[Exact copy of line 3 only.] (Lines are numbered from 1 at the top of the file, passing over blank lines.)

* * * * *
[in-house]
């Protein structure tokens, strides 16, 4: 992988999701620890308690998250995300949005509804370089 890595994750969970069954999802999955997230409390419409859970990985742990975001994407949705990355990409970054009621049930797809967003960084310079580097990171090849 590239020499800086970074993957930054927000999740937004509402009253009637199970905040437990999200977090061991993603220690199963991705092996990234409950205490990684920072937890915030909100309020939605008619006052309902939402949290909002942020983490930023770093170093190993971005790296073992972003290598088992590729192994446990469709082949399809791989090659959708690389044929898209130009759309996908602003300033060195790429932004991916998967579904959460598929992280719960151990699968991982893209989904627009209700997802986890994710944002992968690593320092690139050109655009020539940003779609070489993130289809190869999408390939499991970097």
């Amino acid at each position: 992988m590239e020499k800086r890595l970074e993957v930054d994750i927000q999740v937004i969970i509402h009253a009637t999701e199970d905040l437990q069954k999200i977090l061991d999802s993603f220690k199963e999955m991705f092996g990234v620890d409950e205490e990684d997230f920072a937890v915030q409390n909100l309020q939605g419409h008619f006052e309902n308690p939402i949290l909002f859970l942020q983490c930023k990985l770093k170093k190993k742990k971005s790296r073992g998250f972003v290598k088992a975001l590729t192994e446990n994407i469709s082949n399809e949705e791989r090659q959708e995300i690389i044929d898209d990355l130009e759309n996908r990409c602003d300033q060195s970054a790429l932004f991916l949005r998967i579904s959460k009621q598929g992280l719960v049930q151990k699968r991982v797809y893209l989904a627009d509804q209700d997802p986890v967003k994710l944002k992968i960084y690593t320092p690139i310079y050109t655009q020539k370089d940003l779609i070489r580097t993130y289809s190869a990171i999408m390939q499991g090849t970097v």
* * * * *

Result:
């Amino acid at each position: 992988m590239e020499k800086r890595l970074e993957v930054d994750i927000q999740v937004i969970i509402h009253a009637t999701e199970d905040l437990q069954k999200i977090l061991d999802s993603f220690k199963e999955m991705f092996g990234v620890d409950e205490e990684d997230f920072a937890v915030q409390n909100l309020q939605g419409h008619f006052e309902n308690p939402i949290l909002f859970l942020q983490c930023k990985l770093k170093k190993k742990k971005s790296r073992g998250f972003v290598k088992a975001l590729t192994e446990n994407i469709s082949n399809e949705e791989r090659q959708e995300i690389i044929d898209d990355l130009e759309n996908r990409c602003d300033q060195s970054a790429l932004f991916l949005r998967i579904s959460k009621q598929g992280l719960v049930q151990k699968r991982v797809y893209l989904a627009d509804q209700d997802p986890v967003k994710l944002k992968i960084y690593t320092p690139i310079y050109t655009q020539k370089d940003l779609i070489r580097t993130y289809s190869a990171i999408m390939q499991g090849t970097v």